I’m going to make an equation I’m not really fit to do, but here goes. Having a dog is very much like having children: You never fully understand what it’s like until you have your own.
I’ve always seen myself as quite a free spirit. Going wherever the wind blows me whenever I choose to do so. Planning out-of-city trips on a whim, saying yes to every opportunity that comes my way and ultimately indulging in the luxury of being a young, unmarried and independent person without much responsibility aside from paying my own bills each month.
But as for everyone in this wide world, the pandemic-induced lockdown and ensuing chaos that was 2020 changed all that and brought about new rhythms. Suddenly, I found myself more isolated than ever before. Living alone used to represent privacy and independence – rare commodities these days. Now all I noticed was the loneliness it brought.
I became sick of online interaction, Zoom rooms, Whatsapp calls, live streams and virtual events. It just wasn’t the real deal. And so, my decision to adopt a dog was very much for selfish reasons: I wanted a companion, another living thing in my house. I considered all the practicalities and the responsibilities that would come with being a pet owner. (The effects on my wallet would hit me later).
But from the very first day I held my puppy on my lap, I knew I’d never want to be away from her again. Long-time dog owners will smile knowingly at my child-like fascination with this perfect creature. The unconditional love and that’s been thrust upon me from day one makes me want to be a better person every day, and I can only try to be worthy of her trust and reciprocate it fairly.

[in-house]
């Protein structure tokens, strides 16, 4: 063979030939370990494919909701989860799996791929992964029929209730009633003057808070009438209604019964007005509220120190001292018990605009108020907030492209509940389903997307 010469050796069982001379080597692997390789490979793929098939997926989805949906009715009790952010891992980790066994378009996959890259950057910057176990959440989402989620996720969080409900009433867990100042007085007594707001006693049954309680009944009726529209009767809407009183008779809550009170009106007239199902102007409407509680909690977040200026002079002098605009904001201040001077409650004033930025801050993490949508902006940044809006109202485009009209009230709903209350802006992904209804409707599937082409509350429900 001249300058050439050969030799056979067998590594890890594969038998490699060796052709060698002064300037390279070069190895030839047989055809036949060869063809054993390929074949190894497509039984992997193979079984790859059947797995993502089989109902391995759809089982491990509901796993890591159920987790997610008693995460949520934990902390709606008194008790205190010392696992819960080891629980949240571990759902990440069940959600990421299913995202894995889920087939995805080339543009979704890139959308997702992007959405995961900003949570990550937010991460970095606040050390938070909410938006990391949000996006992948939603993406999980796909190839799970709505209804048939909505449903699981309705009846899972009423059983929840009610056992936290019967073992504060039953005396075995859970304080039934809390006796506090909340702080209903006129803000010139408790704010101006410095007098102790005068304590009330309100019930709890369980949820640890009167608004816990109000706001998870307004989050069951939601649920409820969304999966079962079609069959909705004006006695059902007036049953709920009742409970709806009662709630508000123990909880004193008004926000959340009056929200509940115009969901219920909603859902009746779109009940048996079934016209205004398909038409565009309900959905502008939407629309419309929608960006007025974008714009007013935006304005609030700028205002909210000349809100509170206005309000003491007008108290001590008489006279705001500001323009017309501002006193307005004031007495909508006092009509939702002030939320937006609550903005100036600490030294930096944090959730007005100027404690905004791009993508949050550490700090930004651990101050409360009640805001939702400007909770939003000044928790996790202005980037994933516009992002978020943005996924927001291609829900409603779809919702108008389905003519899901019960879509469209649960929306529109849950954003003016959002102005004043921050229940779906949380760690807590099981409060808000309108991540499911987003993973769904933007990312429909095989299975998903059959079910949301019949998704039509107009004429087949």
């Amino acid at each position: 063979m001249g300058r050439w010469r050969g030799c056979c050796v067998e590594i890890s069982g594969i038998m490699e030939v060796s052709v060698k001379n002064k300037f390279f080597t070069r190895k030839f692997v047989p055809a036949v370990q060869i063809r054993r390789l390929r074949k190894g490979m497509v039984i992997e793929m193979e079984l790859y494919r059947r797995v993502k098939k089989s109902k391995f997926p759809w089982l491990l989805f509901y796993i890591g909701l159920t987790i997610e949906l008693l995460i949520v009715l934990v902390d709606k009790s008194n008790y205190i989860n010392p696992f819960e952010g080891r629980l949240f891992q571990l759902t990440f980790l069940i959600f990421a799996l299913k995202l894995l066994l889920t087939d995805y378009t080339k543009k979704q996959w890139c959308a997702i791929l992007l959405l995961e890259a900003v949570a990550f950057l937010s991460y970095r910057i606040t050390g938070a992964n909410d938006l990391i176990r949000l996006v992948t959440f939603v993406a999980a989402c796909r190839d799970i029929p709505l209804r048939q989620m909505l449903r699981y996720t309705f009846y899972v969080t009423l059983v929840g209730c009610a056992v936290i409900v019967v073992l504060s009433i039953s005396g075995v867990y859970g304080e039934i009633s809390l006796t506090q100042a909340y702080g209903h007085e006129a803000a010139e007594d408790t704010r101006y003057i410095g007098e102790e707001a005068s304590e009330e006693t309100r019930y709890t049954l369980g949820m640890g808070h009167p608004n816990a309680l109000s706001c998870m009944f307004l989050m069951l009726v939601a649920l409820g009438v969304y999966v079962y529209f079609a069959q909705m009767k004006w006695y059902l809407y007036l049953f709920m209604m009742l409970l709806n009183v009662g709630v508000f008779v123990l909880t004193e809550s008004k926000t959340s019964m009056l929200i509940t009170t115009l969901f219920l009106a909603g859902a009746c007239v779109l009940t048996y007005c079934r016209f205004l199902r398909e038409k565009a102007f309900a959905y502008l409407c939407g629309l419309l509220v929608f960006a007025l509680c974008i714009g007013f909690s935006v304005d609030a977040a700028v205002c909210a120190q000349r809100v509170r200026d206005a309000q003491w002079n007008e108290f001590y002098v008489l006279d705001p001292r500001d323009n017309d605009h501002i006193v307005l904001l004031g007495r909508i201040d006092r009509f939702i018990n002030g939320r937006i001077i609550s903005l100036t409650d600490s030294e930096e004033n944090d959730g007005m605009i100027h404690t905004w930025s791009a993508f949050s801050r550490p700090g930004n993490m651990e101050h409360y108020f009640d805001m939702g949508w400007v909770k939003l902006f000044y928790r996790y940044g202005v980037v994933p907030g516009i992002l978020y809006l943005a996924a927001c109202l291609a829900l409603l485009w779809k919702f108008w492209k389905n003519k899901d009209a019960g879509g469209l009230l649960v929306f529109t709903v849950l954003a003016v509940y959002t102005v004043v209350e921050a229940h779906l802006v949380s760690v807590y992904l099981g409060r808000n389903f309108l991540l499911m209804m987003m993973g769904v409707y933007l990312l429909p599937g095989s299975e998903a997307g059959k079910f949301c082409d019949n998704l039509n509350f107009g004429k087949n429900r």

Now, nearly a year later, lockdown levels have changed countless times and will most likely change again in future. But it’s not with a grudging heart I say no to hangouts that don’t accommodate dogs and decline last-minute trips because I can’t find a dog sitter in time. I’ll gladly be a stay-at-home “mom” if it means I get to feel a wet nose pressed against my leg in the mornings when I’m making coffee, and laugh until my belly aches for the antics of that goofball of a dog. Her wagging tail is enough reward and to let you in on a little secret, sometimes I say no to things and stay with her even when there is a dog sitter available.
Picture: Anita Froneman